Speed: It’s in your blood – KW 85


Performance Gains


In KW #85, we took an in-depth look at all things speed-related. The previous year had seen foil racing explode, Rob Douglas was leading the charge on the speed sailing scene and race gear was evolving so quickly that an arms race had developed among the podium-chasing rider. We spoke to some of the top racers in the game to find out what was giving them their edge.


Image: Toby Bromwich

Performance in foiling is progressing at a rate of knots (pun intended). “Foilboard racers are going noticeably faster than a year ago, in all directions: upwind, better angles and faster on reaches and downwind as well.” Nico Parlier, at 85 kilos, was hitting 22 knots on an upwind reach and up to 40 knots mid-race during the last HydroFoil Pro Tour event.

As a heavier rider he struggles in sub-15 knots, which is when Maxime Nocher, at 75kg, seems to do better, but the 42 knots he logged on a prototype slalom wing designed purely with speed in mind rather than upwind ability, proves that his weight doesn’t hold him back.

We asked Nico for some comments on where he thinks the gains are really coming?

“The gear is so much easier to use now. We’re going 40 knots now because it’s possible. The power delivery of my R1 V2 Ozone kites is so smooth that I can depower the kite safely at any time, so it’s very controllable at high speed. The Mike’s Lab foil is the same – it’s easier to ride than ever and the lift is very even on your legs and becomes very stable and drag-free when you’re going very fast. The most important thing to be concerned with is looking out for anything in the water that could strike your foil, such as trash, weeds, fish or bits of wood, as they can stop you right away!”

But it’s not the gear where he feels he’s had the most effective personal race-winning improvements, proving that thankfully rider skill can still win the day overall.

“The biggest improvement has been in the manoeuvres. I’m tacking and gybing way faster than before with a very smooth track. The technique is now second nature and it’s very rare to see riders in the top ten touching down during the race. What an awesome feeling to finish a race with a dry board and feet!”


Image: Martin Allen

Nico may claim that his biggest improvement has been in manoeuvres, but if everyone’s got them down pat, an edge can still be found in knowledge and race craft (as Olly Bridge manages over his brother), but also in the gear. As foiling progresses, and as a burgeoning racing elite grows, the demand for ever improving gear increases. While more and more of the larger kitesurfing brands and some of the core foil manufacturers have released user friendly/beginner foils, carbon race foils used by the racing elite are advancing all the time.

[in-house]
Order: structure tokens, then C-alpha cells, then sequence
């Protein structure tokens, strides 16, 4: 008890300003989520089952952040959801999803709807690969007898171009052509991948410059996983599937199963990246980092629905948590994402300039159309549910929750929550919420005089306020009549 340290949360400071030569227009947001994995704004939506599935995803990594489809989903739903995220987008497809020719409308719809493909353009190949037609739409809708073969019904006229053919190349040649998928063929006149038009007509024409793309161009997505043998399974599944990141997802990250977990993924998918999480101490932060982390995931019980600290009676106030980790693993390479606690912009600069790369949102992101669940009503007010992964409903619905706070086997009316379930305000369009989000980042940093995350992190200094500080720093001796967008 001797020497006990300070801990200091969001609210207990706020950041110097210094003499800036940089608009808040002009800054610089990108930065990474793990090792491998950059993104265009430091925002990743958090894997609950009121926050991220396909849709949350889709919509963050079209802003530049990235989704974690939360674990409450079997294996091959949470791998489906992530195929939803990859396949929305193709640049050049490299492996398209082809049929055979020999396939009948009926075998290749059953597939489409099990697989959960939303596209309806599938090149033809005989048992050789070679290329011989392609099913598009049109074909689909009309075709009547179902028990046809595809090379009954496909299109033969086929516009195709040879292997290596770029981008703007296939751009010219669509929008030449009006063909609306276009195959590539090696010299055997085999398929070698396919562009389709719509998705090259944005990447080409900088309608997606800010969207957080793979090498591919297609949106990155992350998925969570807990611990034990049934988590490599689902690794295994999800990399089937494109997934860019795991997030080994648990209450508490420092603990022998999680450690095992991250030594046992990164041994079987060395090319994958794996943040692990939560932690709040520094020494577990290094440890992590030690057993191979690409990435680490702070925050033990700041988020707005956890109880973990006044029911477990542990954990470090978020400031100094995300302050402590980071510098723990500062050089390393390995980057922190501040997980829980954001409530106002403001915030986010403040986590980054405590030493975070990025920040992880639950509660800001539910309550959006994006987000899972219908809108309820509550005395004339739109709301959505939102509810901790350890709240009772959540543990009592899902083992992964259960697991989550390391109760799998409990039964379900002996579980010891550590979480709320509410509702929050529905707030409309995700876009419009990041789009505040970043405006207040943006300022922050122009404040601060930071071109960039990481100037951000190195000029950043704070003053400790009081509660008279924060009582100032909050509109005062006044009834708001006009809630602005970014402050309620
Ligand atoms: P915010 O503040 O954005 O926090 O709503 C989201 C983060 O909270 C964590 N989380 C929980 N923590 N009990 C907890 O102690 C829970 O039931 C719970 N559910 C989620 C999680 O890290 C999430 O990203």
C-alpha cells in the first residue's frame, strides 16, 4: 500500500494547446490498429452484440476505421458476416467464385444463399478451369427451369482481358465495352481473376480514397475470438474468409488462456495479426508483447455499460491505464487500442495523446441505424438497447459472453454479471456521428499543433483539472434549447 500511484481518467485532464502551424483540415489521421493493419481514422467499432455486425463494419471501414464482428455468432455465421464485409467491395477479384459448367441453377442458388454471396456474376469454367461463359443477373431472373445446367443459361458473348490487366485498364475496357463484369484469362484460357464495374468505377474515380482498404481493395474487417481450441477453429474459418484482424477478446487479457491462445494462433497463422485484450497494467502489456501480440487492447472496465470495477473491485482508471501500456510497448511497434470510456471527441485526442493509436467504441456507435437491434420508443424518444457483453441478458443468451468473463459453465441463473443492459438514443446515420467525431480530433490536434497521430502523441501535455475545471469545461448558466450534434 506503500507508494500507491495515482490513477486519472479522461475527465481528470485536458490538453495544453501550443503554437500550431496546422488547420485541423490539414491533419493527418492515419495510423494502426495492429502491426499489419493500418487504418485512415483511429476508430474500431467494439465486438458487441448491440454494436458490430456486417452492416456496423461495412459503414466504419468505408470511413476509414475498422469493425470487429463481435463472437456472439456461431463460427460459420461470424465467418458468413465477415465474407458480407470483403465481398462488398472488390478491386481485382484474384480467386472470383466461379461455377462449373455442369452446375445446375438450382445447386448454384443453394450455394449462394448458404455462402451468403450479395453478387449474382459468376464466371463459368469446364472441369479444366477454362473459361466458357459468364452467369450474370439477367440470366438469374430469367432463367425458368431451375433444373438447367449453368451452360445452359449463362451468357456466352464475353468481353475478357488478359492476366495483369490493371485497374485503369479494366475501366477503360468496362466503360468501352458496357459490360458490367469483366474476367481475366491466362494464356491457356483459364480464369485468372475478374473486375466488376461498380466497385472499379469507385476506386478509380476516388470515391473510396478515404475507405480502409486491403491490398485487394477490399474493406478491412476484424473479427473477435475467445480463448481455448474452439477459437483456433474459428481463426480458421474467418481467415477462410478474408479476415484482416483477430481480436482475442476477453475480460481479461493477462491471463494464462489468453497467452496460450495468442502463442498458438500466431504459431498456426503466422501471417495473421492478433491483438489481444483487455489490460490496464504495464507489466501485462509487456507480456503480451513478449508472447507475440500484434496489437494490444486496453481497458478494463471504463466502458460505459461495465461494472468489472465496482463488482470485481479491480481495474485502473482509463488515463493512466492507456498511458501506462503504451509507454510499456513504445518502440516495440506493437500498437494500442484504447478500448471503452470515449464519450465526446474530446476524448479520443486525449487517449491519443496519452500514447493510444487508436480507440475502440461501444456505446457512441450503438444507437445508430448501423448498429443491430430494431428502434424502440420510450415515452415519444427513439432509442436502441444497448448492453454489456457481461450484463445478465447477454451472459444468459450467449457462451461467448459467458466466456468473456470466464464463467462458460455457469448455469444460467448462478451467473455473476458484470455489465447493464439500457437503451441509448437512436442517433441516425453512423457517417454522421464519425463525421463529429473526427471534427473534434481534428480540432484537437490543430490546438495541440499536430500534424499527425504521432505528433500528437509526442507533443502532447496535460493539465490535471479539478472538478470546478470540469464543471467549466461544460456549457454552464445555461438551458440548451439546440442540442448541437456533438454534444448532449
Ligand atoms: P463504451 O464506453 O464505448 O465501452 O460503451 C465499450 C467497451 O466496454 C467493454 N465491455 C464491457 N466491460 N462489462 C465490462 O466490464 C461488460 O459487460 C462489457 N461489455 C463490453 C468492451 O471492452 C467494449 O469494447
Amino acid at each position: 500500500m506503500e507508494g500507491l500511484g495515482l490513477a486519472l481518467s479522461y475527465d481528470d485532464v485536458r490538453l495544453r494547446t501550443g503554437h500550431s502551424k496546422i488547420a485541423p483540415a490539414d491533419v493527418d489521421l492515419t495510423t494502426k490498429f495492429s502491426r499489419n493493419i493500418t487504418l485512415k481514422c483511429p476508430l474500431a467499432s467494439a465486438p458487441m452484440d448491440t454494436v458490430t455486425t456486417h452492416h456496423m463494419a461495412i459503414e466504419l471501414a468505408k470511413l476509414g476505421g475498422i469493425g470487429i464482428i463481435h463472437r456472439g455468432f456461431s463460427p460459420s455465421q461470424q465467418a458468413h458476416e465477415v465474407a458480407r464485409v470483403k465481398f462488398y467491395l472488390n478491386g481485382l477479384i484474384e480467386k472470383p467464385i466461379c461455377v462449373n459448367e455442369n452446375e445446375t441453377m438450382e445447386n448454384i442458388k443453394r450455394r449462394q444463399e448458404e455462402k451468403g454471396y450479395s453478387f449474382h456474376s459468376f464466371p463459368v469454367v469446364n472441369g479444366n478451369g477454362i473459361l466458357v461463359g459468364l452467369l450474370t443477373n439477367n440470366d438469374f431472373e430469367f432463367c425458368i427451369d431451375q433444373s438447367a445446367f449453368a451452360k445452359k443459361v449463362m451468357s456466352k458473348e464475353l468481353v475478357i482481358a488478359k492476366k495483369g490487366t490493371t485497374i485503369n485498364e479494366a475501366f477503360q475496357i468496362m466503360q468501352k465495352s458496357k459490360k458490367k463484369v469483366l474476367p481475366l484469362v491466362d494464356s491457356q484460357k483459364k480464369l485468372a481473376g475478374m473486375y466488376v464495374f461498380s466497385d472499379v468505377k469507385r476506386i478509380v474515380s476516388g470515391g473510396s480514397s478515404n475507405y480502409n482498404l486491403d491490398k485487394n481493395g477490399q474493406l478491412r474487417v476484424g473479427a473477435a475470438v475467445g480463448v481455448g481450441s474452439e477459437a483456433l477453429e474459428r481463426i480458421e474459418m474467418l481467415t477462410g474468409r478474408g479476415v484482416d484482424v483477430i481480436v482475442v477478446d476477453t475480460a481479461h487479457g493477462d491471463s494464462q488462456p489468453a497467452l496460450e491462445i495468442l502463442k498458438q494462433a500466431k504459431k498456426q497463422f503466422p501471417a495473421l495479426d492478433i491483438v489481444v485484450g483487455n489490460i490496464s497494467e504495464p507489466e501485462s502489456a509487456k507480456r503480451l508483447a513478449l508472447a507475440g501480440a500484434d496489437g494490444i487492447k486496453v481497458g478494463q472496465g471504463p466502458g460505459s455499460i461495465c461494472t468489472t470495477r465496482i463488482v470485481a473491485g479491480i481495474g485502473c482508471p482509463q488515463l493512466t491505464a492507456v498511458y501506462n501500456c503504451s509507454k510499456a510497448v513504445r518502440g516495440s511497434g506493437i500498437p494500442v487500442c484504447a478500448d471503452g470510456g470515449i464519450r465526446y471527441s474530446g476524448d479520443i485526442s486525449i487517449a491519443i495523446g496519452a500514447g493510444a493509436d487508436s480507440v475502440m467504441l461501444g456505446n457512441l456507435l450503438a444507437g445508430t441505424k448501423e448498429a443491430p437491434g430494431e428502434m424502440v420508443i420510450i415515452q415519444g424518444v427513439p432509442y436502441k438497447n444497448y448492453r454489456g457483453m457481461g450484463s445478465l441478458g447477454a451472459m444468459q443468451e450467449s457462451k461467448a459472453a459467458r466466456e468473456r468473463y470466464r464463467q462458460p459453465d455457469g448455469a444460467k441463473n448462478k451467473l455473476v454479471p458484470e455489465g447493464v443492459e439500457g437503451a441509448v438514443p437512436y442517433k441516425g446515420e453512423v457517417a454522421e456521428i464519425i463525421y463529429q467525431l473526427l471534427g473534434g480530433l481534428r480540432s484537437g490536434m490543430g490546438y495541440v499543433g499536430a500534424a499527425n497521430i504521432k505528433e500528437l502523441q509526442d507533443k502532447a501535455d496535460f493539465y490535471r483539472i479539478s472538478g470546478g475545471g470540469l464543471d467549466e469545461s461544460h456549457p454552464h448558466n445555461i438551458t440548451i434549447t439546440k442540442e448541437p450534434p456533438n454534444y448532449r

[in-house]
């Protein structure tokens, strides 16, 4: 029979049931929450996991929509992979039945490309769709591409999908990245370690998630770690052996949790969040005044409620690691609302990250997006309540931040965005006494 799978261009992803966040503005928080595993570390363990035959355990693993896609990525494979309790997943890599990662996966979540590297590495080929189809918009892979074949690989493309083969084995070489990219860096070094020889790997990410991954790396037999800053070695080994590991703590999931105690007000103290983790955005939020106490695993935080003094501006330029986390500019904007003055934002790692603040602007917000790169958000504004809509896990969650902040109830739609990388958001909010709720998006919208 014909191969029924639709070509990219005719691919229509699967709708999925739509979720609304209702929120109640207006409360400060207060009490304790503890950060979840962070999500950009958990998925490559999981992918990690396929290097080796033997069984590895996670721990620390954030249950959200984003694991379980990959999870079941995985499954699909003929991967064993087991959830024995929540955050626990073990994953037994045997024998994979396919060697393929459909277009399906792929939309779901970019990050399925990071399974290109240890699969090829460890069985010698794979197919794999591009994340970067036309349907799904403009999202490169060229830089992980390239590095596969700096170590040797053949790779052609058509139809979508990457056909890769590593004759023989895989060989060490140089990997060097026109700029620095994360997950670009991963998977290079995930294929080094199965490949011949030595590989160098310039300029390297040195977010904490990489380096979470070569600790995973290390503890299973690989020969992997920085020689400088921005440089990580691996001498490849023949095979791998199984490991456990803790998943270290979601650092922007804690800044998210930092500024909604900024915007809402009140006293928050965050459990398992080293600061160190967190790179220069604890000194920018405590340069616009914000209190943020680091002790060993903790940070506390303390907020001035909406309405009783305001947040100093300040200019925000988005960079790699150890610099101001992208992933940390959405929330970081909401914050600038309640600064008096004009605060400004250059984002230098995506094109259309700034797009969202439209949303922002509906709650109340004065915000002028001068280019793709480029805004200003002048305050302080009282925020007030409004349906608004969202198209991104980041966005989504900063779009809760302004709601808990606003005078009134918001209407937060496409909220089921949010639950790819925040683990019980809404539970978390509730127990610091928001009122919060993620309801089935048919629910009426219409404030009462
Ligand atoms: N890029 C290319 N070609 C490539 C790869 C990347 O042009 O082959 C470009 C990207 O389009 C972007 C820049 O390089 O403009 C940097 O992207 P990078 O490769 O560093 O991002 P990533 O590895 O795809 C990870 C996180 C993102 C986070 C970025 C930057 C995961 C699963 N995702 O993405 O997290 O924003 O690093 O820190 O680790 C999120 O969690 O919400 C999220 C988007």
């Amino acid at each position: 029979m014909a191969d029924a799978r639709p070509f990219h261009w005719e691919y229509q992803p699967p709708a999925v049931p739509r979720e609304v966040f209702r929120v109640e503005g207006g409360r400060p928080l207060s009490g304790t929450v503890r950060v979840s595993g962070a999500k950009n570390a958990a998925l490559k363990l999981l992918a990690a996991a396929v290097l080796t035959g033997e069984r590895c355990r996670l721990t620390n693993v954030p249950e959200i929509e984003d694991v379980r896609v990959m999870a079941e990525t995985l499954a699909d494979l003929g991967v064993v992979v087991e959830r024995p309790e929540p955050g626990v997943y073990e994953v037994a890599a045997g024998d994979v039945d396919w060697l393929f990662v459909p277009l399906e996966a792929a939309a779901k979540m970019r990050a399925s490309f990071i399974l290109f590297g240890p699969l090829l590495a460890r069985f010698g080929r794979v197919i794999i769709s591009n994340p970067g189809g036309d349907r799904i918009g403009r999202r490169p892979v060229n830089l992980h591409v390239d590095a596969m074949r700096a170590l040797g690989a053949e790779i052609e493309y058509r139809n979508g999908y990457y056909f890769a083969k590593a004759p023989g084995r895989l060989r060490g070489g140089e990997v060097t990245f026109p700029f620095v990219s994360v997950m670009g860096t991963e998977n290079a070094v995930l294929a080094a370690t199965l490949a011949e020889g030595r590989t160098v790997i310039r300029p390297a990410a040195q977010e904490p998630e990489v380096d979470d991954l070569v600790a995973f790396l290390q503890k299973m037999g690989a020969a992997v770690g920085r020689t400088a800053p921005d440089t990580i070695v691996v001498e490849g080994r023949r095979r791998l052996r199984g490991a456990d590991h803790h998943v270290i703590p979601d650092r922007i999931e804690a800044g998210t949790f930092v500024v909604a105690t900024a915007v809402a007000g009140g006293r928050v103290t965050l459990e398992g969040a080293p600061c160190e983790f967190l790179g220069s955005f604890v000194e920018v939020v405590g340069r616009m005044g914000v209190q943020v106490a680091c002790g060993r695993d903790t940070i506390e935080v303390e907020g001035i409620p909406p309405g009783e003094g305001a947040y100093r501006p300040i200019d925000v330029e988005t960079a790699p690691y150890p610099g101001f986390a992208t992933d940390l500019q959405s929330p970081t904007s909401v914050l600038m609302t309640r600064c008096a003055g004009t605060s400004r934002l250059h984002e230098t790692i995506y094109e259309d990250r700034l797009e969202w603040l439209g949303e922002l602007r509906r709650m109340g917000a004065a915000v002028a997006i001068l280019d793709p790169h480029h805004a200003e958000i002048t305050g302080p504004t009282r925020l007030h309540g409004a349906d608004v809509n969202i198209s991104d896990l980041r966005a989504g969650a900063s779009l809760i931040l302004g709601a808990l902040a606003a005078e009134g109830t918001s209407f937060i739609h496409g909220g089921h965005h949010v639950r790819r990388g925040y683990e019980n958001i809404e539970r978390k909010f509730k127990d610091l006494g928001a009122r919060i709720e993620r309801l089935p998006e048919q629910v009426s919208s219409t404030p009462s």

Levitaz have four of the top ten riders from this year’s Hydrofoil Pro Tour on their team and have a vested interest in producing the foils they need to stay in the top flight. When asked if they have a way to measure performance progress, brand manager Anna Magg said, “Sure, we developed our own measurement system. These results, simulated flow analysis and the feedback of our riders and development team working closely together are the basis of our development towards creating the best foils possible”.

But how much of an impact does equipment have on performance? Steph Bridge, who competed in events on both the KiteFoil Gold Cup and HydroFoil Pro Tour this year is a multiple World Champion herself and the mother of two of racing’s brightest young talents, Olly and Guy Bridge.


Image: Martin Allen

She explained to us that stiffer, longer masts with expensive carbon layups and flatter wings are essential elements of the foil’s design that effect its speed and upwind performance. She went on to add that shorter lines and bigger kites are key for holding down more power and added that the ‘V’ streamlined shape of a board is more important than many give it credit for. She also hasn’t ruled out lycra outfits or even something similar to wing suits to cut down the drag of the rider!

But perhaps more than ever, it’s time on the water that’s key, and it’s all about assessing the fine margins for improvement, just like in motor racing. She says, “To be in the top five this year you need to work closely with a team of foil developers. We have been really lucky to work with Levitaz who are producing great products for all levels but also understand quality. The opportunity to test the foil with a similar rider level and in good testing conditions is always a challenge, so GPS and tracking are also crucial.”

And it’s not just the kit you use. It’s also how you look after it, as Steph explains, “If a foil gets damaged in transit or on the beach then it needs to be repaired professionally. We have a set of training wings and race wings that we only use in the heats. The setup needs to be finished correctly down to using the correct 2000 grit sand paper. The lengths that people go to in order to ensure a decent finish can give them those few extra knots, which can be the difference between first and second place. The foil needs to be free of dirt, grease like suncream, salt water etc and a foil can feel very different going from cold dense water to warm waters.”


This article first appeared in KW #85 in February 2017. Subscribe to the magazine for six issues a year of the original international kitesurfing magazine, rooted at the heart of the sport, with true insight like this in every issue.


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